The entities behind the 52-unit Summerwind “workforce housing” apartment complex proposed for downtown Riverhead are nearing a date on which they can close on the property and move forward with construction, one of the partners told the News-Review.
The county, which is also involved in the project, is now awaiting an OK from the lender, Bridgehampton National Bank, to set up the closing, said Riverhead Councilwoman Jodi Giglio, who is also a partner on the project along with Riverhead architect Martin Sendlewski and Jamesport builder Ray Dickhoff.
“The bank tells the county that we’re ready to close and then we sit down and close,” Ms. Giglio said. “I’m hoping it will be in the next couple of weeks.”
Suffolk County’s involvement is required because the county in 2010 approved about $1.9 million in subsidies needed to make the program affordable.
The proposed four-story building will include varying retail uses on the ground floor, and 52 affordable apartments, now commonly referred to as workforce housing, on the top three floors, according to Ms. Giglio. The nonprofit Long Island Housing Partnership will manage the selection of applicants for the apartments and determine whether they comply with income guidelines for workforce housing.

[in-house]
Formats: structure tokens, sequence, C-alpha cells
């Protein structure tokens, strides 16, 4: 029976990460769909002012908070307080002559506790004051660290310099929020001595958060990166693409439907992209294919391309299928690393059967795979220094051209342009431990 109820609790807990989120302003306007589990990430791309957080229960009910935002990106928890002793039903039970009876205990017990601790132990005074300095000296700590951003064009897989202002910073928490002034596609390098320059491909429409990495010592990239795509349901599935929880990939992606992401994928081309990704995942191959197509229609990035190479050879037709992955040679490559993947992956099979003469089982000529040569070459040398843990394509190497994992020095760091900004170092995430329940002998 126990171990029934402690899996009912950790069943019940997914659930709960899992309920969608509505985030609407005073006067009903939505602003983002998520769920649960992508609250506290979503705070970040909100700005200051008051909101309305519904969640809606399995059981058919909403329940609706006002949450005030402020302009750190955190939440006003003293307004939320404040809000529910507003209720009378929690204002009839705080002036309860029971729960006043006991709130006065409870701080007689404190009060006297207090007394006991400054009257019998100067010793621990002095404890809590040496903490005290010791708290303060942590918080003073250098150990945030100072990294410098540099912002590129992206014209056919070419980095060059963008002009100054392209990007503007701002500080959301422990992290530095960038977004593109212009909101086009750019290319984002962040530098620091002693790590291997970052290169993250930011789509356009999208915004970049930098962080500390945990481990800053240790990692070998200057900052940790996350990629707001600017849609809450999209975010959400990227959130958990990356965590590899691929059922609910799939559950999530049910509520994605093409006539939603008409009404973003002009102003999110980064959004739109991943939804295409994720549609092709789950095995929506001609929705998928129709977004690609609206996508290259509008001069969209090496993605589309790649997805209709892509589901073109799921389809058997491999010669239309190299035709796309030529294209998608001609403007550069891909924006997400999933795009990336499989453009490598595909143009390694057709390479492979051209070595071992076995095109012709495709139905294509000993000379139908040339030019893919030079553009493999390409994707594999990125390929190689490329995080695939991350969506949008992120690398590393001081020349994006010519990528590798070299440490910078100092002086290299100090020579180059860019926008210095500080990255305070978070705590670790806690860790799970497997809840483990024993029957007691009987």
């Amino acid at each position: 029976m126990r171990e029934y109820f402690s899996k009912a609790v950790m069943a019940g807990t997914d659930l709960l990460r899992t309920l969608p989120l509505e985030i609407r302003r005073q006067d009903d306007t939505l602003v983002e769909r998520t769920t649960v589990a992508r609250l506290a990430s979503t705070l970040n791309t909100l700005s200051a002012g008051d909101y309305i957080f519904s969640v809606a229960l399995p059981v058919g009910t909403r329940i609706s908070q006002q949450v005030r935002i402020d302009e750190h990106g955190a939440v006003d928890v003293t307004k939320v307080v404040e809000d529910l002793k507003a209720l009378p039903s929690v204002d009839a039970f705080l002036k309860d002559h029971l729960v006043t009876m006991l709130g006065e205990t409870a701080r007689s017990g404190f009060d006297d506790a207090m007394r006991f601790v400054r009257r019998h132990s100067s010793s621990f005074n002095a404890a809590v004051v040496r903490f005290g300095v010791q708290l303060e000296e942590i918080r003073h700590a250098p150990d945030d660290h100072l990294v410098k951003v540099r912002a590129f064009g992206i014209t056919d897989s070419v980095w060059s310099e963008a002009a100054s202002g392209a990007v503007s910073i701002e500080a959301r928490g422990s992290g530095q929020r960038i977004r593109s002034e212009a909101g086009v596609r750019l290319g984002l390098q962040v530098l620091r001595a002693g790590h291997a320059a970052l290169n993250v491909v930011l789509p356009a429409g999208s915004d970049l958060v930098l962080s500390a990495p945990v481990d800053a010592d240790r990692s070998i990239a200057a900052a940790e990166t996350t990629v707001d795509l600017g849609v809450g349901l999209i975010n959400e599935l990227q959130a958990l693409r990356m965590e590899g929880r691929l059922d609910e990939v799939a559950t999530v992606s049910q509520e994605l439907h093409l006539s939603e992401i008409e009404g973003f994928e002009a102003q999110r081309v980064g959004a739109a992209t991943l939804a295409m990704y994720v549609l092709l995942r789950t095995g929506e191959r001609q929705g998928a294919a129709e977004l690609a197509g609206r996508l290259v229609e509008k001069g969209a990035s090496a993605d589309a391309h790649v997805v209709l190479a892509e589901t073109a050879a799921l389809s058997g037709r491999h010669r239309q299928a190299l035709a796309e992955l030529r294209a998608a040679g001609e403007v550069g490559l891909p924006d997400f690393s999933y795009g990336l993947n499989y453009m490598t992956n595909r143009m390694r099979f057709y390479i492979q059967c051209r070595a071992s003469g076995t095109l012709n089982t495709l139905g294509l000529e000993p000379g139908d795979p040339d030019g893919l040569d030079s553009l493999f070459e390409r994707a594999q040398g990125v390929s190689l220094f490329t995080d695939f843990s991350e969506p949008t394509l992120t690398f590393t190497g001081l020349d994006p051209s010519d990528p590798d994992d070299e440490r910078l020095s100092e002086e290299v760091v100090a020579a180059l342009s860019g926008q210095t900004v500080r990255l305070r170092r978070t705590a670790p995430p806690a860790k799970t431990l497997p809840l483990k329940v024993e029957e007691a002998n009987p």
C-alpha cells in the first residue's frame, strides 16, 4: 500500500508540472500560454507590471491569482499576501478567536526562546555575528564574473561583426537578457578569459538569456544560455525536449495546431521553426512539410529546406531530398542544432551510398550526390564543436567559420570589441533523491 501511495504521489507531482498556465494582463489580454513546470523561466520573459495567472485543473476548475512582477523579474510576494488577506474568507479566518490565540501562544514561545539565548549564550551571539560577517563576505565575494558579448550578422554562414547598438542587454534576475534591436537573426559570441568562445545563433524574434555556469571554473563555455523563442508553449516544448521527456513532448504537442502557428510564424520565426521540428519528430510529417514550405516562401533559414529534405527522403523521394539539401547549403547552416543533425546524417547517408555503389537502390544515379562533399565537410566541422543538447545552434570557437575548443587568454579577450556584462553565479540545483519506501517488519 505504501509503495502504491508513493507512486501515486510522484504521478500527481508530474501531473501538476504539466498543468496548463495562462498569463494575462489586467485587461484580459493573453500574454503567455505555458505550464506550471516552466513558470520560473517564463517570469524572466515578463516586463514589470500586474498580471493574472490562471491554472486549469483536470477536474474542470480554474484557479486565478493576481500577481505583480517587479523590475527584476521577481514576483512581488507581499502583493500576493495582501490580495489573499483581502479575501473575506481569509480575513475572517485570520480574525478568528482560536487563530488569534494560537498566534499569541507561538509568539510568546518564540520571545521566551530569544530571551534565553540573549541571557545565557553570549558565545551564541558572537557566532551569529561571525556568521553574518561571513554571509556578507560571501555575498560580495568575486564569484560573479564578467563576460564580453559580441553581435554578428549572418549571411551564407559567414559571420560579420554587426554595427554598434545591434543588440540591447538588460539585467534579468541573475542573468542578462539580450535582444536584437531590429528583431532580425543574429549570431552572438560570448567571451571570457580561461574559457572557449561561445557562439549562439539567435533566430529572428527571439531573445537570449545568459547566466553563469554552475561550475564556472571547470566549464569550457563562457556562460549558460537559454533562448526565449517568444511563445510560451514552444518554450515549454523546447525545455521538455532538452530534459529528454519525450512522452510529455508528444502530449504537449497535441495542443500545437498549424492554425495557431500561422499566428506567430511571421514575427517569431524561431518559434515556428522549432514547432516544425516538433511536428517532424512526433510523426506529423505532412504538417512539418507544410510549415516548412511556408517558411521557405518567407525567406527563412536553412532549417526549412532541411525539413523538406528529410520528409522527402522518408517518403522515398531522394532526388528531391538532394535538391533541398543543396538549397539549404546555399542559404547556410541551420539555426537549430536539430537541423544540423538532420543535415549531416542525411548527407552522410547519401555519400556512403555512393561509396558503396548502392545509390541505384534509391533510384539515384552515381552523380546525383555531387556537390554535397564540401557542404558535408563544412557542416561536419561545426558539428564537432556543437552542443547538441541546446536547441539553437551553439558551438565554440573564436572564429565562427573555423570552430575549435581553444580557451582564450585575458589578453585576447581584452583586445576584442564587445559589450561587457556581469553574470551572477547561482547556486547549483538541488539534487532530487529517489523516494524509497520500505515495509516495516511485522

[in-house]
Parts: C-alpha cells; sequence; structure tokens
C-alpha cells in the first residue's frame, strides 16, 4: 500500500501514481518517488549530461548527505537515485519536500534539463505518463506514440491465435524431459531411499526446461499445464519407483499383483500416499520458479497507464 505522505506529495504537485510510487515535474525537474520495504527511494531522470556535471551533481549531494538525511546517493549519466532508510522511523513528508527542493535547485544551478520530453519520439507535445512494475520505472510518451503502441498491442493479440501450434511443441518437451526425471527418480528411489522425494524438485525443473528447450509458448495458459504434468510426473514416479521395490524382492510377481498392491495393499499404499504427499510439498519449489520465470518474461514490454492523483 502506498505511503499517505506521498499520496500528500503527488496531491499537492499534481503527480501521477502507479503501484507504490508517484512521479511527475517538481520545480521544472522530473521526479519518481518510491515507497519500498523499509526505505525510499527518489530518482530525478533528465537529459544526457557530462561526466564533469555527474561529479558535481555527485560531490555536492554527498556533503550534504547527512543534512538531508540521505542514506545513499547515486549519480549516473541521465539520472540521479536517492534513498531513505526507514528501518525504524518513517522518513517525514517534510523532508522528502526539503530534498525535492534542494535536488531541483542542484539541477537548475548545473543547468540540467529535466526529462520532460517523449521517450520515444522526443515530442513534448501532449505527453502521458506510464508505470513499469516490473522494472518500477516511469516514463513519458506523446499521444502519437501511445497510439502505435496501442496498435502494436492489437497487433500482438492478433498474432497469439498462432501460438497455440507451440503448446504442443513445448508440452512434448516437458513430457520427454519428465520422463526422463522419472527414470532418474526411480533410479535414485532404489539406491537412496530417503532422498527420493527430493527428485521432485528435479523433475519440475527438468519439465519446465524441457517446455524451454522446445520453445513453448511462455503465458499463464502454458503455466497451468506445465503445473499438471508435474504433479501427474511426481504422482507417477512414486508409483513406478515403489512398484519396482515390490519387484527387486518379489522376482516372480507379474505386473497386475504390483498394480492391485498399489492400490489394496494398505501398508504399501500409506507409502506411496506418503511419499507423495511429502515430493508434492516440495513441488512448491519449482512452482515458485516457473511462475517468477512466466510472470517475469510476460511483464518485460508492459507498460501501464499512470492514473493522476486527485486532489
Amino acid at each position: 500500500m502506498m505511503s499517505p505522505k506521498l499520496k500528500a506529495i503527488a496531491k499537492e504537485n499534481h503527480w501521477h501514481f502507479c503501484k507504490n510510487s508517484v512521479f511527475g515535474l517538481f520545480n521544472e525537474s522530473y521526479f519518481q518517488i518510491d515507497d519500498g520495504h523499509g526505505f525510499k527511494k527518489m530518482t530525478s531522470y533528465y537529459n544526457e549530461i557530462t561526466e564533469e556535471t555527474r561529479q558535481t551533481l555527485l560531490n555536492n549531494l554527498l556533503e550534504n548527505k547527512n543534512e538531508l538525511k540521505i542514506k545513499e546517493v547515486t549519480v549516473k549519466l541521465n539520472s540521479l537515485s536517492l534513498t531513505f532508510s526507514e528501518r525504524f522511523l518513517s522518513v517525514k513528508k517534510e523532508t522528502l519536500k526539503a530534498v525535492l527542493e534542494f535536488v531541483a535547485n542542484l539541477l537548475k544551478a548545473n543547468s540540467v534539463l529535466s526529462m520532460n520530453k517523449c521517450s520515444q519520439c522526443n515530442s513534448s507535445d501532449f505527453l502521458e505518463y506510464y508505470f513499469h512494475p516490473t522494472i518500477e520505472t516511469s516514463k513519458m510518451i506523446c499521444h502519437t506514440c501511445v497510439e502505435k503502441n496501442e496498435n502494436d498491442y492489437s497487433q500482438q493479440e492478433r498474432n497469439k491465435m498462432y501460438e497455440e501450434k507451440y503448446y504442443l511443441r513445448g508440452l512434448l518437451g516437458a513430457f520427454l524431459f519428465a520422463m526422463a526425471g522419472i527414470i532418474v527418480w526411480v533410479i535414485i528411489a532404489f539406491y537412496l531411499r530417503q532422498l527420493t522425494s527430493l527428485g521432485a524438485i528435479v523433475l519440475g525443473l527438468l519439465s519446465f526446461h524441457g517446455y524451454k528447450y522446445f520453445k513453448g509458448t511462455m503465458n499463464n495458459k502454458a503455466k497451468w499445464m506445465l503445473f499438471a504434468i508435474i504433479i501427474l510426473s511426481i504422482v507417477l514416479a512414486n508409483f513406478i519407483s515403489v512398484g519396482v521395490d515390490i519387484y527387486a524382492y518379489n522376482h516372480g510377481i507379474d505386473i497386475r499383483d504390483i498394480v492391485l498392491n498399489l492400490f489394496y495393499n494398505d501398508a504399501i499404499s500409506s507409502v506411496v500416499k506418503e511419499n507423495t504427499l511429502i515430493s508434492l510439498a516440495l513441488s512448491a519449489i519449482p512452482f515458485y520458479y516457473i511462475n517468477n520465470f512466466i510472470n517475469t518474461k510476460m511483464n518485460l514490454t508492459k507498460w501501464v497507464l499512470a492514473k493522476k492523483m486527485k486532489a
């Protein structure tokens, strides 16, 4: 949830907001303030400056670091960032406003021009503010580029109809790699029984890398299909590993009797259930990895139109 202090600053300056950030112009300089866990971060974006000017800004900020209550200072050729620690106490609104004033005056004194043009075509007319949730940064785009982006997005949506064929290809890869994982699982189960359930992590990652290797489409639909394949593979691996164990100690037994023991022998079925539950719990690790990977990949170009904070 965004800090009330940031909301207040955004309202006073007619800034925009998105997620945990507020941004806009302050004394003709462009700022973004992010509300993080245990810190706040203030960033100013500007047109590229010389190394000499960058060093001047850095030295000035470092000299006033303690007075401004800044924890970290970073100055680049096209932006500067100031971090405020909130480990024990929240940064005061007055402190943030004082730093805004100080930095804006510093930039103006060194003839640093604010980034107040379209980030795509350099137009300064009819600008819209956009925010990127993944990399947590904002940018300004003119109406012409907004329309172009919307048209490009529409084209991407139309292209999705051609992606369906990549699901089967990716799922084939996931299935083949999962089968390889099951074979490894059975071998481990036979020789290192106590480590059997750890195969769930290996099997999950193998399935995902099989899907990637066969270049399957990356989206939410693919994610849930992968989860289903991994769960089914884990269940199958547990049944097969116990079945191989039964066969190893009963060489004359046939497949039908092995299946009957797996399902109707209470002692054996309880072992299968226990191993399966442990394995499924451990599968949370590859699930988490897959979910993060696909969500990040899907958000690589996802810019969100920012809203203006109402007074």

Once the developers get the green light, they will begin the demolition of the old Club 91 building on Peconic Avenue to make room for Summerwind, which will be built on that lot, the vacant lot to the south of it, and the lot containing a small building just north of Club 91.
County officials could not be immediately reached for comment, but Ms. Giglio said they have been “110 percent cooperative,” and are “looking forward to this closing as much as the bank and the partners because they know it will be great for downtown Riverhead.”
Editor’s note: An earlier version of this story contained inaccurate information as to what items were needed before a closing date could be set.